Unexpected Manchin Deal Set to Cost Big Oil Billions

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On Thursday, July 14, Senator Charles Manchin (D-WV) and his staff dealt a "crushing blow" to Senate Majority Leader Chuck Schumer (D-NY), with the former saying he was only willing to support a reconciliation bill in August if it includes a provision to lower prescription drug prices and a two-year extension of Affordable Care Act subsidies.

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In mid-July, news of Manchin's lack of support came via a Democrat who was briefed on the conversations. According to a Fox News report at the time:

Manchin was explicit that he won't support a bill before the midterms with any provisions on energy and climate or closing tax loopholes exploited by the wealthy and biggest corporations, despite his support for those specific things during months of negotiations.

Dems and the President Biden administration had been hoping to pass a sweeping tax and climate plan ahead of November's midterm elections.

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Then, in a stunning reversal on Wednesday, July 27, Manchin confirmed he would take swift action and endorsed the Schumer-backed plan. This shocked both Capitol Hill and political junkies around the nation.

The West Virginia Democrat, known for his centrist leanings, has been a notable holdout on his party’s domestic agenda.

Now, news has broken that the Inflation Reduction Act of 2022 will have a major impact on the Big Oil industry, to the tune of billions of dollars in import taxes.

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Per Barron's:

...[the bill] proposes to reinstate a tax on crude oil and imported petroleum of 16.4 cents a gallon tax starting next January, according to a summary of the measure released by the Senate’s finance committee.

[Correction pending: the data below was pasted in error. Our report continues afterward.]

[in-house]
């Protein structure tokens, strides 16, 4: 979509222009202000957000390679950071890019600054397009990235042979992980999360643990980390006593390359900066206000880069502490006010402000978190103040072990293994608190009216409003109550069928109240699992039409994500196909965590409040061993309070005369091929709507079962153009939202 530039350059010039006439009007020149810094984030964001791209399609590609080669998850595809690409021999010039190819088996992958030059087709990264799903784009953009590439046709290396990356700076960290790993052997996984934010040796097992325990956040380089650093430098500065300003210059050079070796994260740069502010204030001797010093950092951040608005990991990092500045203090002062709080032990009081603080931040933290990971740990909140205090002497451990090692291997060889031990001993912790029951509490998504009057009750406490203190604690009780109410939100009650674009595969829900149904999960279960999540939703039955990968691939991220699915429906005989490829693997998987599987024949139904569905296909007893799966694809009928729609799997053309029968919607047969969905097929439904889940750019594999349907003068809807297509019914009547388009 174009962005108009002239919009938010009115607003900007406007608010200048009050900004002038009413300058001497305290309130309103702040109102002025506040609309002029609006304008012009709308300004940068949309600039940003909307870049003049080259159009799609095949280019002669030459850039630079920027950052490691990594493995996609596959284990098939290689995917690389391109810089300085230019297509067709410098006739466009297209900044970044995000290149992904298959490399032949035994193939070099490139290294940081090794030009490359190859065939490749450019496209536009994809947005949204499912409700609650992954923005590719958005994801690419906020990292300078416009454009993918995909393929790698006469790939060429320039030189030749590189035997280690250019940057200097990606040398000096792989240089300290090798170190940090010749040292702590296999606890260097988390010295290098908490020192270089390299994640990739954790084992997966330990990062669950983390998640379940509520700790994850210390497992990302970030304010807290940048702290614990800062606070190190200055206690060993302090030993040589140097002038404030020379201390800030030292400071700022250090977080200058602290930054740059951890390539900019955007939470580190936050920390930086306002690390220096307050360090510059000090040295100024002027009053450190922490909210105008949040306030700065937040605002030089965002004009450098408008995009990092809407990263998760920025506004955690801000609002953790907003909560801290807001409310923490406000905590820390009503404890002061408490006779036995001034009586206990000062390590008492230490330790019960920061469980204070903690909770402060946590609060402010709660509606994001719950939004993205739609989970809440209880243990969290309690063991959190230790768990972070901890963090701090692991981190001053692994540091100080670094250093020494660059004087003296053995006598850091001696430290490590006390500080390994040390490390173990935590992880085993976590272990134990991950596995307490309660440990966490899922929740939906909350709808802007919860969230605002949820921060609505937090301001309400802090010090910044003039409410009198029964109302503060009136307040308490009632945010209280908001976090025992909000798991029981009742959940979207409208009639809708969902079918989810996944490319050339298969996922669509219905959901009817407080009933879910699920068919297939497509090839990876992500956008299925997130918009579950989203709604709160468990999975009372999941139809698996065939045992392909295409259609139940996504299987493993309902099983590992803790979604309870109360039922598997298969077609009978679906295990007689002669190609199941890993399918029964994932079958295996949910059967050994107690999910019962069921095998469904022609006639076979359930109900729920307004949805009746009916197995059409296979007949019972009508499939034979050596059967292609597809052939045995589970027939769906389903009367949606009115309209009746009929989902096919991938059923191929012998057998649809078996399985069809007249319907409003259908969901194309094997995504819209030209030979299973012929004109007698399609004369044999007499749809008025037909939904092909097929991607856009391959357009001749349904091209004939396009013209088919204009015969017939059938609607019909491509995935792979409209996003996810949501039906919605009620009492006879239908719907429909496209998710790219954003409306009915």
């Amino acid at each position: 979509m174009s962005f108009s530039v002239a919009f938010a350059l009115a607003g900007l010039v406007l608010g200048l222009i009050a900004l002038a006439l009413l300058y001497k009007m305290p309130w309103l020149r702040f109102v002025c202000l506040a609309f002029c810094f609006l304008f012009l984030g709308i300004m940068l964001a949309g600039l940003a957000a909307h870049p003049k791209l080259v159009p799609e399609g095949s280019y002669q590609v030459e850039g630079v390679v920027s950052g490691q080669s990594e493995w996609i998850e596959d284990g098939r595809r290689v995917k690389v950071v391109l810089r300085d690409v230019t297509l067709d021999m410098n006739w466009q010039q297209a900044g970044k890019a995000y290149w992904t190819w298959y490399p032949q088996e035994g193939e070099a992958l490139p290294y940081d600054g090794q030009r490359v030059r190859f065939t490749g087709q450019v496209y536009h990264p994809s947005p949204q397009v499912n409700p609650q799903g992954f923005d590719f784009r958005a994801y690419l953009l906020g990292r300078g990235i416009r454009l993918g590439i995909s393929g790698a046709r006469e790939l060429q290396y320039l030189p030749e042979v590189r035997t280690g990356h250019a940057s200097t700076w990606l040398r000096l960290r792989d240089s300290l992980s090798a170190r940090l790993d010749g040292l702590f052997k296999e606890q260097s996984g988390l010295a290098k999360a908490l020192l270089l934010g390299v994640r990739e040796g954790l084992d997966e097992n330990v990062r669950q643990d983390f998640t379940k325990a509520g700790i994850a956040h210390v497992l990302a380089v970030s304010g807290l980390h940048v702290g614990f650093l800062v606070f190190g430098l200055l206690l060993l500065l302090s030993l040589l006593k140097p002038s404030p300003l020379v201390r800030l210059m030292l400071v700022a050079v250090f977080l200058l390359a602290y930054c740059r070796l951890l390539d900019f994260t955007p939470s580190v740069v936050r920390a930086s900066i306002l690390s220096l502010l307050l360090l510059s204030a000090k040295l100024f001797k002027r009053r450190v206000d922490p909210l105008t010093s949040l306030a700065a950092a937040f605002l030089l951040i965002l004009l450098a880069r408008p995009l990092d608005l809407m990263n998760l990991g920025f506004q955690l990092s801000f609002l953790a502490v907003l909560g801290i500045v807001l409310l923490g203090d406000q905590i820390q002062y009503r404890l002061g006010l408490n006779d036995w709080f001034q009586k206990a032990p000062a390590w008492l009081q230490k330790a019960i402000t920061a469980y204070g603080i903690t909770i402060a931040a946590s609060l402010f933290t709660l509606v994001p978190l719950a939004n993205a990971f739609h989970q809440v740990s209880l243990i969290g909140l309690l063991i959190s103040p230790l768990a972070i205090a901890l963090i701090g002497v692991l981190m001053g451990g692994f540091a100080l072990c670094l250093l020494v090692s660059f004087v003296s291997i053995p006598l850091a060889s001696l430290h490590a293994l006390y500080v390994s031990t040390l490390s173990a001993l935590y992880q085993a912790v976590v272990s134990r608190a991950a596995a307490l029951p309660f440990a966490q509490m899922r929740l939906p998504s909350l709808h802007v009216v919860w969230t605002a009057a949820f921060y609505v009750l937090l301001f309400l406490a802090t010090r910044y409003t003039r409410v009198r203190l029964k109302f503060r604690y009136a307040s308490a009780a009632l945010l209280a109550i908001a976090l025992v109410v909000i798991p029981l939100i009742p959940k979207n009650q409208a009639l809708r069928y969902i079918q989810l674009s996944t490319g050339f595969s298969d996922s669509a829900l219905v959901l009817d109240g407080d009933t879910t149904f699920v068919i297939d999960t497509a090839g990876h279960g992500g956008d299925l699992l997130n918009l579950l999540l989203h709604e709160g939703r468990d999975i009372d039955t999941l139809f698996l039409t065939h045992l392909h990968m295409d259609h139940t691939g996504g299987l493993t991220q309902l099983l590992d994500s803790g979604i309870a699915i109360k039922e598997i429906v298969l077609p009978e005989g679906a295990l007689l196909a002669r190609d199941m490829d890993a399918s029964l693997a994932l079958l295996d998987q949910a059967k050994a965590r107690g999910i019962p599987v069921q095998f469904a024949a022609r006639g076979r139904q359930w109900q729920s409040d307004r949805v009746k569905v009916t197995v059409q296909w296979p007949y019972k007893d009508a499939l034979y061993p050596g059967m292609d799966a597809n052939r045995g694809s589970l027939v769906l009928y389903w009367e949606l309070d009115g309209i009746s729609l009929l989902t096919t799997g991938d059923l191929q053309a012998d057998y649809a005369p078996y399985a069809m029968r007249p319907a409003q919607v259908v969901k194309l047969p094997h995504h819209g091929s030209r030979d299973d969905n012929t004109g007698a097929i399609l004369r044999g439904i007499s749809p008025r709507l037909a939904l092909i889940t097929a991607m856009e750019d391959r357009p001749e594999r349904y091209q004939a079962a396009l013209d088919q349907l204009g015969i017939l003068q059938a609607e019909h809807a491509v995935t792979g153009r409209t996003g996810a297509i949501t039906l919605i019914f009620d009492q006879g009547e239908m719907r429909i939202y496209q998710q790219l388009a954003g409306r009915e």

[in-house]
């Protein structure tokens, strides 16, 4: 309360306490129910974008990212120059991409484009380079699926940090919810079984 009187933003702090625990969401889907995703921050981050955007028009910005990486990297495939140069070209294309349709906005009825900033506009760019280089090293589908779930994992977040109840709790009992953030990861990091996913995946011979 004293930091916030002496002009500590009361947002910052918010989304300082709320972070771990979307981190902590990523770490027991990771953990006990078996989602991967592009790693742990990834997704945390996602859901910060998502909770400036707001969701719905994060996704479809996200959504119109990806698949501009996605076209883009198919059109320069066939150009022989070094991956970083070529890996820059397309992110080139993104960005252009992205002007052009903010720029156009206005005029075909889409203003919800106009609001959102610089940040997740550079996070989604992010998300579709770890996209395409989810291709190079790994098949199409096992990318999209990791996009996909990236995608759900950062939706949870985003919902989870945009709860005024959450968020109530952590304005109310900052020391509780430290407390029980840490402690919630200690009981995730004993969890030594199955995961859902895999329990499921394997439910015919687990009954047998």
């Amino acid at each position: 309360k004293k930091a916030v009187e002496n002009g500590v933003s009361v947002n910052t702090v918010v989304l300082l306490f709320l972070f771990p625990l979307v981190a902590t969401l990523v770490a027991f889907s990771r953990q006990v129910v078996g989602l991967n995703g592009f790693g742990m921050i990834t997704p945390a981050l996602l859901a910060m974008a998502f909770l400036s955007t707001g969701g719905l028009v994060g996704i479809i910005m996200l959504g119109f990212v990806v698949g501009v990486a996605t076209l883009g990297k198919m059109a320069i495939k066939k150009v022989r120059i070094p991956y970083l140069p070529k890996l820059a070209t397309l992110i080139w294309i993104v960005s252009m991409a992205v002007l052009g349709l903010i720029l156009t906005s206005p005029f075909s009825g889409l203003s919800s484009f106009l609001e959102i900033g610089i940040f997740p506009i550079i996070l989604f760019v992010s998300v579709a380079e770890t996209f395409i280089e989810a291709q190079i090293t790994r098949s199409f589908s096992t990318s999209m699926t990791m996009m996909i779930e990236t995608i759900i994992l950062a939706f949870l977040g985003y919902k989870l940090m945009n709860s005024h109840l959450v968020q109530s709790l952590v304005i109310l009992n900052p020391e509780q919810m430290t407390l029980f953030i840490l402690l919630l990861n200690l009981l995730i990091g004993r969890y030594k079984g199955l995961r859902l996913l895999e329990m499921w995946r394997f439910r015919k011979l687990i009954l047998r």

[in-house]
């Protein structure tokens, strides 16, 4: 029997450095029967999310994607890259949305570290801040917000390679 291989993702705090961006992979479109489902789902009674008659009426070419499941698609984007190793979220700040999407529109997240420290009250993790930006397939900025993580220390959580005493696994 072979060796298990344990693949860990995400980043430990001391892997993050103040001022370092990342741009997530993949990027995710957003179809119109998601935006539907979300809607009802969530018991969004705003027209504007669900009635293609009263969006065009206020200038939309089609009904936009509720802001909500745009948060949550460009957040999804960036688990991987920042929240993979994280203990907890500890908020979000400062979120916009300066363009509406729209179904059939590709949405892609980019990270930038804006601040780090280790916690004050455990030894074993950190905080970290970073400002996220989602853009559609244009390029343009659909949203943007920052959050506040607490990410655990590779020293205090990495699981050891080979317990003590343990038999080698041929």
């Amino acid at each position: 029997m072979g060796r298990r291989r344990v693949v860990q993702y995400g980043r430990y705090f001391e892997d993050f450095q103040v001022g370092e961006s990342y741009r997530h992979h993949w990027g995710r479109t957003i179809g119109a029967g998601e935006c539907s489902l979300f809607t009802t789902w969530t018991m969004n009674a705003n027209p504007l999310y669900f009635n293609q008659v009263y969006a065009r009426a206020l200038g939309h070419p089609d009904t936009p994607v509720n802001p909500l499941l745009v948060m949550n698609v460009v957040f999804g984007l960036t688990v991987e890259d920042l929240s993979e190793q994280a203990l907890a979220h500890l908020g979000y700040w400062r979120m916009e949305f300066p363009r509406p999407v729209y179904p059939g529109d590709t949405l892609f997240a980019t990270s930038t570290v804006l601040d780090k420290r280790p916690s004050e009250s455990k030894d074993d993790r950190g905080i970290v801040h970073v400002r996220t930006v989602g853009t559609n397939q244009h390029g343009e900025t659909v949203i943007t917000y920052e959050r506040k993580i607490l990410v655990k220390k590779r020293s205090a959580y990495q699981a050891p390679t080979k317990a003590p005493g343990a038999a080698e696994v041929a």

The tax, called the Hazardous Substance Superfund Financing Rate, or Superfund Tax, was originally included in the House of Representatives’ version of the Build Back Better Act, and it was then estimated it could generate about $25 billion in revenue.

The original Superfund tax was in effect from 1980 to 1995 at 9.7 cents per barrel, with the designation that the funds were to help clean up hazardous waste sites.

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Barron's also notes, though, that there are some positives for the oil industry in Manchin and Schumer's deal, as well. For instance, it "creates tax subsidies for traditional energy plants that capture carbon emissions."

Bloomberg noted that the Superfund tax fees would be paid by "US refineries receiving crude oil and importers of petroleum products."

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The outlet also reported that the Inflation Reduction Act of 2022 could see a vote on the Senate floor as early as this week.

What do you think about a reinstatement of this "Big Oil" tax?

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